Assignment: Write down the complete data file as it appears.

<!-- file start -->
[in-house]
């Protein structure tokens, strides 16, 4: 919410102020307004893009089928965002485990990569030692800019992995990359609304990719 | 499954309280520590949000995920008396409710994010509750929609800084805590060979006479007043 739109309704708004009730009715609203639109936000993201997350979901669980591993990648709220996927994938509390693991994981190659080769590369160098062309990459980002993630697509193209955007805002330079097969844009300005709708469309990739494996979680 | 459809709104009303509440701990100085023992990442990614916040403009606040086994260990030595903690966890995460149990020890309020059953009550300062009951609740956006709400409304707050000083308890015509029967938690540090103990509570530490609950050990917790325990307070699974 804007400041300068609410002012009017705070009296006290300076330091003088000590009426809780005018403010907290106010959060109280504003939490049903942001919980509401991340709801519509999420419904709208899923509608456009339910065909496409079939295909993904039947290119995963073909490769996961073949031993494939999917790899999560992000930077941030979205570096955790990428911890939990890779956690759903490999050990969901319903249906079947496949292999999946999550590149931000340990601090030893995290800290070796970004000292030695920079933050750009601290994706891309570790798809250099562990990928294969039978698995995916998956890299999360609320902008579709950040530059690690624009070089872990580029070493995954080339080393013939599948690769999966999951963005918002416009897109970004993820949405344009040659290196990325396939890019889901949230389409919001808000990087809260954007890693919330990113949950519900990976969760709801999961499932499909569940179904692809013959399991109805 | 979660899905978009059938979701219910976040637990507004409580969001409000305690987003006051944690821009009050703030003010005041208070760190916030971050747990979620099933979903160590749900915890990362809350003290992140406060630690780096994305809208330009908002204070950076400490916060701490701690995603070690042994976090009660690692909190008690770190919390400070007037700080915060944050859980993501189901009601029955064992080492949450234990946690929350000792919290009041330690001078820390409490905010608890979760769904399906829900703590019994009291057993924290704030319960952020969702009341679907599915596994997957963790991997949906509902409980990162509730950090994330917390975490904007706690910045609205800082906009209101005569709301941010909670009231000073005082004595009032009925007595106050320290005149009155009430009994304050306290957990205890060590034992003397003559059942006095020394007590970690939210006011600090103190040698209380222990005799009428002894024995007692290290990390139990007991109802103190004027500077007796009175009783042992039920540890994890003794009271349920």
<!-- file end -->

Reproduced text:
[in-house]
């Protein structure tokens, strides 16, 4: 919410102020307004893009089928965002485990990569030692800019992995990359609304990719 | 499954309280520590949000995920008396409710994010509750929609800084805590060979006479007043 739109309704708004009730009715609203639109936000993201997350979901669980591993990648709220996927994938509390693991994981190659080769590369160098062309990459980002993630697509193209955007805002330079097969844009300005709708469309990739494996979680 | 459809709104009303509440701990100085023992990442990614916040403009606040086994260990030595903690966890995460149990020890309020059953009550300062009951609740956006709400409304707050000083308890015509029967938690540090103990509570530490609950050990917790325990307070699974 804007400041300068609410002012009017705070009296006290300076330091003088000590009426809780005018403010907290106010959060109280504003939490049903942001919980509401991340709801519509999420419904709208899923509608456009339910065909496409079939295909993904039947290119995963073909490769996961073949031993494939999917790899999560992000930077941030979205570096955790990428911890939990890779956690759903490999050990969901319903249906079947496949292999999946999550590149931000340990601090030893995290800290070796970004000292030695920079933050750009601290994706891309570790798809250099562990990928294969039978698995995916998956890299999360609320902008579709950040530059690690624009070089872990580029070493995954080339080393013939599948690769999966999951963005918002416009897109970004993820949405344009040659290196990325396939890019889901949230389409919001808000990087809260954007890693919330990113949950519900990976969760709801999961499932499909569940179904692809013959399991109805 | 979660899905978009059938979701219910976040637990507004409580969001409000305690987003006051944690821009009050703030003010005041208070760190916030971050747990979620099933979903160590749900915890990362809350003290992140406060630690780096994305809208330009908002204070950076400490916060701490701690995603070690042994976090009660690692909190008690770190919390400070007037700080915060944050859980993501189901009601029955064992080492949450234990946690929350000792919290009041330690001078820390409490905010608890979760769904399906829900703590019994009291057993924290704030319960952020969702009341679907599915596994997957963790991997949906509902409980990162509730950090994330917390975490904007706690910045609205800082906009209101005569709301941010909670009231000073005082004595009032009925007595106050320290005149009155009430009994304050306290957990205890060590034992003397003559059942006095020394007590970690939210006011600090103190040698209380222990005799009428002894024995007692290290990390139990007991109802103190004027500077007796009175009783042992039920540890994890003794009271349920």